• Reply 4 of 86
    dentondenton Posts: 725member
    "Although the notebooks will accept up to a 2 GB SO-DIMM in each of its two memory slots, the system will only recognize 3 GB of total memory."



    Does someone want to explain this to me? -- I can put 4GB of RAM into the MBP, but I only get 3GB out of it (because the computer will only recognise this much).
  • Reply 5 of 86
    These are nice and all, but I'd really like to see some with a shallower depth of field.
  • Reply 6 of 86
    I like how the iSight indicator light has now vanished into the aluminum bezel. Go Mac!
  • Reply 7 of 86
    m01etym01ety Posts: 278member
    Quote:

    With each of the notebooks, Apple includes two MacBook Pro Mac OS X Install Discs. Although the company's Hardware Test software was previously accessible on Install Disc 1 by holding the Option key on startup, it can no longer be launched this way with the MacBook Pro Core 2 Duo. Instead, users and technicians must hold down the "D" key to activate the hardware test software when starting the computer with Install Disc 1 in the optical drive.



    Nonsense. The same was true for the Core Duo, and all of the Intel Macs so far. This is not specific to the Core 2 Duo.
  • Reply 8 of 86
    melgrossmelgross Posts: 31,707member
    Quote:
    Originally Posted by Denton


    "Although the notebooks will accept up to a 2 GB SO-DIMM in each of its two memory slots, the system will only recognize 3 GB of total memory."



    Does someone want to explain this to me? -- I can put 4GB of RAM into the MBP, but I only get 3GB out of it (because the computer will only recognise this much).





    http://www.macfixit.com/
  • Reply 9 of 86
    I wonder if anyone would be interested enough to put unboxing pictures of a Dell up on the Internet.



    If someone did, I wonder if anyone would actually look at them.
  • Reply 10 of 86
    I'd look, just to see how ugly the arrangement would be and laugh.



    ...Since, well, I'll never un-box a Dell. lol
  • Reply 11 of 86
    jeffdmjeffdm Posts: 12,946member
    Quote:
    Originally Posted by AppleInsider


    Hard disk noise dampener



    For starters, the new MacBook Pro ships with hard drives the come with a metal disk attached to their top cover to dampen hard drive noise. The disk is not removable, meaning replacement drives will need to be ordered directly from Apple until a third-party solution is developed and deployed.



    I am not really complaining about the hard disk noise in my CD MBP, so I really don't see the problem. It's probably just a metal disk with some fairly ordinary adhesive.
  • Reply 12 of 86
    melgrossmelgross Posts: 31,707member
    on each side
    Quote:
    Originally Posted by JeffDM


    I am not really complaining about the hard disk noise in my CD MBP, so I really don't see the problem. It's probably just a metal disk with some fairly ordinary adhesive.



    It's probably a constrained layer damping material.



    That usually consists of three layers, a thin layer of aluminum or SS on each side, bonded to an equally thin layer of elastomer in the middle.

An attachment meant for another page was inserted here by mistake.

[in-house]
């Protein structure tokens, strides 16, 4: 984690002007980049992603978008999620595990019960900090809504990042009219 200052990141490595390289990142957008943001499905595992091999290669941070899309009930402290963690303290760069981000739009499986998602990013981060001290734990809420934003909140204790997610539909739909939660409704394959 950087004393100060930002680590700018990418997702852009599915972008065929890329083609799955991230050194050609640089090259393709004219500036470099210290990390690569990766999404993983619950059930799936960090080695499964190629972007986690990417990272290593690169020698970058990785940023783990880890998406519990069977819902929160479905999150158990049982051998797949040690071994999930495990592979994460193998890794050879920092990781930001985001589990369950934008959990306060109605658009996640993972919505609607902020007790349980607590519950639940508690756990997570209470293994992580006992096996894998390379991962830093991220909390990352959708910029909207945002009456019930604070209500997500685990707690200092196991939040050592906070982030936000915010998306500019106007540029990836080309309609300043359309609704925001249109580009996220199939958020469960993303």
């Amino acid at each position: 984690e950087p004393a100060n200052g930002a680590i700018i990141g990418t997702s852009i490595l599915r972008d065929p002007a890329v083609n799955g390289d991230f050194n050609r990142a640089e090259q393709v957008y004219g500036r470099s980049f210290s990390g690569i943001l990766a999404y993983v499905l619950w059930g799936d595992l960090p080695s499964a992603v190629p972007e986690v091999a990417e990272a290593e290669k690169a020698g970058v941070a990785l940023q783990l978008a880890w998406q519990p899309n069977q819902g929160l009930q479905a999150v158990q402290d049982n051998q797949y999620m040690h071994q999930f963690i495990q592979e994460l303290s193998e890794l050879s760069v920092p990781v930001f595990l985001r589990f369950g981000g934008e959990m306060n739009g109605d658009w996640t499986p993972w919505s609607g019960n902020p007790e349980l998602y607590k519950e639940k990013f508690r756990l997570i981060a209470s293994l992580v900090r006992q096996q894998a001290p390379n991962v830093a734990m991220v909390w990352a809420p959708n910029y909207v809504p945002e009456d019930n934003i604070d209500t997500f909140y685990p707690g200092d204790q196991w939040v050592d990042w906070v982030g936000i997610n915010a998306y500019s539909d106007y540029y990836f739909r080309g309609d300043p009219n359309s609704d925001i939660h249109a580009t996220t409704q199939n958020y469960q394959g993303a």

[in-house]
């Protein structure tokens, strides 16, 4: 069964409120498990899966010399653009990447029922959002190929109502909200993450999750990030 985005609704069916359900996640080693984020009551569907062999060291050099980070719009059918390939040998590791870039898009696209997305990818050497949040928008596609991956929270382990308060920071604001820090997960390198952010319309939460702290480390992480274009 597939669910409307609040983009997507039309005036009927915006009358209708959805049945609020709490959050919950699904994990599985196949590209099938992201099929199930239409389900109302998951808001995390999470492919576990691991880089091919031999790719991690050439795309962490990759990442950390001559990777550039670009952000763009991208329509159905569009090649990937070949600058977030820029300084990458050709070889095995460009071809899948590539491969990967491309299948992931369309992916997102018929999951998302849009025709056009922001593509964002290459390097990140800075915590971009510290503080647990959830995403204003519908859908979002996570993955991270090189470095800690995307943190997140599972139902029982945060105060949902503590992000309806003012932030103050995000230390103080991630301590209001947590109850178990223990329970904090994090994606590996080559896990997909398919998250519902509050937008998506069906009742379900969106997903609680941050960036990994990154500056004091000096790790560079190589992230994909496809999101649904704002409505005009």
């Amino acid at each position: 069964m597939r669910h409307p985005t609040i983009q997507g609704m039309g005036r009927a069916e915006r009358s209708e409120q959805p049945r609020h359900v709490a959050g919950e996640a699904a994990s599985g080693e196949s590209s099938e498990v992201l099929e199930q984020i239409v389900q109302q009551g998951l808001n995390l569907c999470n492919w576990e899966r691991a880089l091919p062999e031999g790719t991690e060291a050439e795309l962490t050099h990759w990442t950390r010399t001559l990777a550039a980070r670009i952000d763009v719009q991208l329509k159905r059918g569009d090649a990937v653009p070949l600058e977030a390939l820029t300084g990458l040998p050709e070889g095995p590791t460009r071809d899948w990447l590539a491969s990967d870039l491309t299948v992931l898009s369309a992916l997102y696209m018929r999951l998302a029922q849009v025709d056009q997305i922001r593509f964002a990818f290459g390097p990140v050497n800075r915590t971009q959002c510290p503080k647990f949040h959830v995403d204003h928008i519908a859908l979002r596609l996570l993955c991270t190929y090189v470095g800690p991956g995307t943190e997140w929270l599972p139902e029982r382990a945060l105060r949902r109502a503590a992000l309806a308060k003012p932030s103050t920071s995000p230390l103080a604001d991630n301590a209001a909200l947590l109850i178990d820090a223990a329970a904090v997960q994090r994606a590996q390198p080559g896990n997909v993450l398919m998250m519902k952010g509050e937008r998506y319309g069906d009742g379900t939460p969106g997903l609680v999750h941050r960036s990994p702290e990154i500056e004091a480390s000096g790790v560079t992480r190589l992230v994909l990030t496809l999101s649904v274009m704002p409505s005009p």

This turns the vibration into a shear force. As the layers can only move so much, it is turned into a (very little) bit of heat instead, dampening the system.



    The material isn't expensive (in aluminum, SS is several times as much), and I use it all the time. You can get it with a layer of very tough adhesive on one side from McMaster-Carr, and others.



    EDIT: added a manufacturer



    www.soundcoat.com
  • Reply 13 of 86
    s10s10 Posts: 107member
    what happened to s-video? according to Apple specs it should be there.. but I don't see it?!?!
  • Reply 14 of 86
    melgrossmelgross Posts: 31,707member
    Quote:
    Originally Posted by S10


    what happened to s-video? according to Apple specs it should be there.. but I don't see it?!?!



    Adapter from the DVI port.
  • Reply 15 of 86
    kasperkasper Posts: 941member, administrator
    Quote:
    Originally Posted by m01ety


    Nonsense. The same was true for the Core Duo, and all of the Intel Macs so far. This is not specific to the Core 2 Duo.



    Removed.



    Thanks,



    -K
  • Reply 16 of 86
    nchianchia Posts: 123member
    What I'd like to know is why you can't have twin hard drives inside the 17-inch version!
  • Reply 17 of 86
    jeffdmjeffdm Posts: 12,946member
    Quote:
    Originally Posted by broadbean


    What I'd like to know is why you can't have twin hard drives inside the 17-inch version!



    You can have twin hard drives in it if you put the optical drive in an external enclosure.
  • Reply 18 of 86
    nchianchia Posts: 123member
    Yeah, but you'd think there's enough space INSIDE!
  • Reply 19 of 86
    jeffdmjeffdm Posts: 12,946member
    Quote:
    Originally Posted by broadbean


    Yeah, but you'd think there's enough space INSIDE!



    As thin as it is, no, I really don't think so. Otherwise you eat at something else, such as the battery size. The other companies that do manage to put in multiple drives have considerably thicker bases, making the task of stuffing another drive much easier.
  • Reply 20 of 86
    eckingecking Posts: 1,588member
    Werid they removed that little dot led from next to the isight.